Longtime resident Bertha McBryan passes away in Edmonton at the age of 87

Waves of sadness travelled through Hay River when news broke of Bertha McBryan’s passing last week, but it’s a sadness that isn’t accompanied by despair. 

The 87 year-old Hay River resident died in an Edmonton hospital of a heart attack on Dec. 14. 

McBryan also lost her husband of nearly 70 years, Red (Wilson Roderick) McBryan, earlier this year. 

Originally from near Fort Smith, NWT, McBryan ruled the roost of the Buffalo Airways family and loved the North.

She lived in her home in Hay River for 49 years even after losing both her legs due to complications from diabetes.

“She looked around the house, told people to lower the phone so she could reach it and took a leaf out of the table, and that was it,” said son “Buffalo Joe” McBryan, president  of Buffalo Airways.

“She didn’t demand or want a lot. She was feisty, and she was very much alive, and people will remember her that way.

To Red and Bertha, Hay River was the only place they could imagine being.

“She certainly loved the North,” said daughter Mary King.

“They always said they were married in a snow storm and lived in a blizzard their whole life,” said Joe.

“But they were satisfied with that. They were never looking for something more than what they got. You never heard them wish for more.”

Joe was one of eight in the McBryan family, and the reality series Ice Pilots NWT depicting the northern institution popularized the family far past the North.

But Bertha was a northern institution herself.

Aside from running the shuttle boat between Yellowknife and Latham Island, she also cooked at mining camps around the North and in a receiving home for troubled youth in Hay River for 25 years.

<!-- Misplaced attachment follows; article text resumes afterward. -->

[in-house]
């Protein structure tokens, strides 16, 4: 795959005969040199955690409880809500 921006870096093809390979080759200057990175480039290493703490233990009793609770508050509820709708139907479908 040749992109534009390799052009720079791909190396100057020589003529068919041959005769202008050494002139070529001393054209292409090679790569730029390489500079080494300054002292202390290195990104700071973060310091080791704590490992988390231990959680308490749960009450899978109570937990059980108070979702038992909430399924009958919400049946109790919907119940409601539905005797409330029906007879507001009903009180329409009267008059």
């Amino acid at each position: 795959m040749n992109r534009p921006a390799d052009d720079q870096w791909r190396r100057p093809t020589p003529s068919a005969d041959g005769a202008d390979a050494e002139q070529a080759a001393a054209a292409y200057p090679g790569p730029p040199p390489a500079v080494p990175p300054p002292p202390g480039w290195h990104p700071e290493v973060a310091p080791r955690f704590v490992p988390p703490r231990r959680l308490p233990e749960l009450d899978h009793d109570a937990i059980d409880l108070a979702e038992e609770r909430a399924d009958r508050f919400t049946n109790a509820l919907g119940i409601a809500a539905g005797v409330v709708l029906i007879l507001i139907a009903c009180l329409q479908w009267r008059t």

Aside from the children she raised, many of the youth looked up to her.

“All the young people in the receiving home spent time in kitchen with her,” said Joe. “These were kids who didn’t have parents who were there for them. She was the only one there without a uniform or any conditions. They could tell her things—she was safe and she wouldn’t judge. It was probably the best therapy they got.”

“That was how she lived her life—she gave, and gave,” he said.

And as with his father, McBryan said there wouldn’t be any goodbyes when it came to Bertha.

“I don’t know how you say goodbye to your mother,” he said.

“When you say goodbye to people you’re saying goodbye to a piece of yourself. I ain’t saying goodbye.”

Bertha did miss her husband immensely, especially coming up on Christmas, said King, and one of her drivers in town, Elise Marie.

“The last time I saw her she said ‘I’ve been dreaming a lot about Red lately,’” said Marie.

“She missed him a lot. I think a lot of people are saying she wanted to spend Christmas with Red.”

But she didn’t spend her last days in despair, said Joe.

She put on a brave face, never one to complain.

“She had a good life, a full life, a full run,” said Joe.

“In a packed full train, she was at the head. She rode up front and had a good view. She missed dad lots but she didn’t wallow in any self-pity.”

The funeral service for McBryan is scheduled for 2 p.m. this afternoon at the Roman Catholic Church.